Last weekend, I went to a friend’s house for a ritual burning. Don’t worry – no humans or animals were harmed. Both of us were in the process of clearing the backlog of documents and paperwork that had been cluttering filing cabinets and cupboard for far too long. Among the archived bills and receipts were more personal papers, and we spoke about these  as we let them go.

My friend consigned her Year 12 assignments  – dating from 1976 – to the flames. Sheet after sheet of beautiful, neat handwriting, diligently researched essays about ancient Greek battles and the poetry of Keats and art and architecture of the middle ages, turned satisfyingly to ashes. And I got rid of diaries and journal pages. What a lot of whingeing! Heartbreak, heartache, boredom, discontent, stress and pain. How useful those pages were at the time, a pressure valve and outlet. But no need for them now; those were old hurts and worries and time to move on to new ones.

And there were school reports, references, CVs and academic results. I chucked those onto the bonfire with regret at first, but then with glee. Though I snatched back a page from 1973, in which my much-loved English teacher, Mary Lavallin had given me an A for achievement and attitude, with the comment: “Susan’s written work is always a pleasure to read, and her essays into humorous expression augur well for future versatility. She reads widely and has an excellent vocabulary. Her understanding and love of words are clearly displayed, but at times meaning tends to be obscured by the lavish generosity of expression.”  Yep. And I think I talked a fair bit in class, too. On the same page, for chemistry, there’s a D, and “Sue has had difficulty understanding the basic principles of this subject.”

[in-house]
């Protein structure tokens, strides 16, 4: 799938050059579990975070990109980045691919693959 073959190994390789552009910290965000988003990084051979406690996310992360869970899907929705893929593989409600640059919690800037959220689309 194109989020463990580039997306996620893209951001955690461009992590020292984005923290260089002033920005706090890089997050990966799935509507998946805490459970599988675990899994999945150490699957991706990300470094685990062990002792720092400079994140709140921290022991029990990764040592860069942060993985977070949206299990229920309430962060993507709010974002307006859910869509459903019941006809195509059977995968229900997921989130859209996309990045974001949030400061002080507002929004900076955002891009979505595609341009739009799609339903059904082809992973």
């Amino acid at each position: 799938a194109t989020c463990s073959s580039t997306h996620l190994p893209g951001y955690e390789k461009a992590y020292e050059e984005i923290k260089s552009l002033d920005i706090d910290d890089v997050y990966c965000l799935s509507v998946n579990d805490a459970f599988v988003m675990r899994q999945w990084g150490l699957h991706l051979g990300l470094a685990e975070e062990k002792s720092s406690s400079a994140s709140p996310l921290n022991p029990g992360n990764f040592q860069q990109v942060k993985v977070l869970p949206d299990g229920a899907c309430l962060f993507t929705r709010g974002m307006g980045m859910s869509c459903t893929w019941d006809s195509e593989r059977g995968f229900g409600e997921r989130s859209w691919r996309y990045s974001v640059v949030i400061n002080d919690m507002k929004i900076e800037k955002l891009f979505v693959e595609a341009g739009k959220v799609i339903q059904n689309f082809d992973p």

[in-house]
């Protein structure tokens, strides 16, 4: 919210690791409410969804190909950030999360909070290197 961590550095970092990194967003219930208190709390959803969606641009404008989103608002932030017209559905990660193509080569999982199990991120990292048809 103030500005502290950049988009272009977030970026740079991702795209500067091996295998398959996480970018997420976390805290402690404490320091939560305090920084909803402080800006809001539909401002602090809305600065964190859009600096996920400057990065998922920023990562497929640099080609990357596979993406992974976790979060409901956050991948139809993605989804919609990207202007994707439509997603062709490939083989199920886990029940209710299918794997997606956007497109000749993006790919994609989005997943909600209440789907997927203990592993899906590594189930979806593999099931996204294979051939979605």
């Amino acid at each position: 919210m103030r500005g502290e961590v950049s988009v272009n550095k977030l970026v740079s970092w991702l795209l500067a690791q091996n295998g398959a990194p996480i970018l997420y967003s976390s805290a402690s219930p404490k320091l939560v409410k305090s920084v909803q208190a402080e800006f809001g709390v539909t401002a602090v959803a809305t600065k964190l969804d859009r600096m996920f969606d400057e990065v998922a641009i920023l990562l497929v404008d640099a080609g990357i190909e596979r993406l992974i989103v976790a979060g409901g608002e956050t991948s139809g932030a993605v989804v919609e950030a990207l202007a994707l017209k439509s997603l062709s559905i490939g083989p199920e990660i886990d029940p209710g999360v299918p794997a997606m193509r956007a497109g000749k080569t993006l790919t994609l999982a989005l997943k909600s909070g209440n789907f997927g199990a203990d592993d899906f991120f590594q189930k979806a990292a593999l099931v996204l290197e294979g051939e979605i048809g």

Why had we kept these things for so long? My friend said that it was the feeling that she’d put so much effort and time into those essays, so they couldn’t just be trashed. And as for me – perhaps there was some idea that by documenting your life, you prove that you exist. Or  – in the case of the reports and references – simply some vague feeling of obligation to authority. Who knows? I certainly don’t. I only know that I loved watching these things curl and singe and brown and then blacken, flare up and flame and eventually turn to grey ash. What a feeling of freedom and lightness.

This weekend, I’ve gone through my bookcases and had a mighty purge. Some books are going to the Op Shop, some to the bin, and some to the local antiquarian and second-hand bookseller. I know some people can’t throw books away, but there are things I’ll never read again, interests that have waned, projects that have been long completed. I don’t need the evidence. And emptier shelves means room for more books.


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